• It's DIY-friendly. No matter what kind of soil you have, or how much gardening experience you have, an herb garden looks fine and will prosper in a raised bed that you can construct yourself, and fill with the kind of well-draining soil that herbs thrive in.
  • They are versatile. No matter what style your home is, from humble country cottage to McMansion, there's an herb garden style that's just right.
I grow about 25 different herbs, some culinary, some medicinal, some ornamental. These are some photos from my garden. In another post, I will give a step-by-step for making a simple herb garden that will add value to your home.

Echinacea flower. You can see why I love the macro lens.
Although it looks color-enhanced, this is actually an accurate depiction of a certain oregano. 
When you start with subjects from nature, it almost feels like cheating to get good pictures.
I try to find images that tell a story, even if it's just a lettered sign or label.
Flower of a society garlic plant. I couldn't resist cropping close and enlarging it.
I deliberately put the sun behind this rosemary plant to give it a hazy look.
Closeups let you see what's not visible to the naked eye, like the tiny hairs on woolly thyme. 

I am linking this post to a new Linky Party called Photo Feature Friday at A Rosy Note, so I am including these notes: My camera is a simple Cannon PowerShot A1000 IS. I will admit right here that most of the options available, I don't even use, like adjusting the tone, zoom, or changing the recording pixels. The result is I'm not always happy with my pictures. I am hoping that I can push myself to take better pictures by tuning in to Tricia's Linky on Fridays.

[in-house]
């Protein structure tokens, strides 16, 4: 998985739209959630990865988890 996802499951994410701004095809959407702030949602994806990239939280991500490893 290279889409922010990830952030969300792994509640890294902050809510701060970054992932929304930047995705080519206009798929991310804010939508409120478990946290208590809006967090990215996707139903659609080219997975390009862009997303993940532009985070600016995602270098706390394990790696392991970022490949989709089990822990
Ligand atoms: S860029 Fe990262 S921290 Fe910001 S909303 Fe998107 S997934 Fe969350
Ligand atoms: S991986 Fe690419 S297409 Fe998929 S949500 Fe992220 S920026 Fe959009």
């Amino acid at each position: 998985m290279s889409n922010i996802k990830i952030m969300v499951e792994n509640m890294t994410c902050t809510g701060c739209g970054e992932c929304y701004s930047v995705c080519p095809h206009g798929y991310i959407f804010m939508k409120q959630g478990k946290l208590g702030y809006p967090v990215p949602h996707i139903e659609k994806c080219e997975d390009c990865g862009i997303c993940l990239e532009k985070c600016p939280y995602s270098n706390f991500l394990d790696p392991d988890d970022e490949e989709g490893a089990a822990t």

Here's what does seem to work for me.
  • I like to use the macro mode for a sharp focus on small details. 
  • I always turn the flash off. 
  • I like to shoot early or late in the day. 
  • I take excessive multiples of the same shot and delete all but the one I like best once I put them on my computer. Then I edit in Picasa. 
  • I usually crop to improve the composition, and then improve the contrast with the "Fill Light" and "Shadows" options.
  • For indoors photos, forget nights and evenings. Nothing beats natural lighting.
  • Sometimes I increase the saturation a little, but often this can make a photo look cartoonish. It's amazing what a little, simple editing can do to an ordinary shot.
  • I carry my camera with me all the time.
  • When I need a blog image, don't have it and can't find it online, I resort to photographing a book or magazine picture (with appropriate credit, of course). The trick is to get even, adequate light with no glare off the page. The very top photo in this post is taken from a book cover. The book is entitled Making An Herb Garden, and the author is Catherine Mason.
  • The self timer and a tripod are indispensable for making good tutorials.
  • The only thing I don't like about my present camera is that it has a big appetite for batteries.
I look forward to seeing what experienced photographers are doing, so I can be inspired and educated.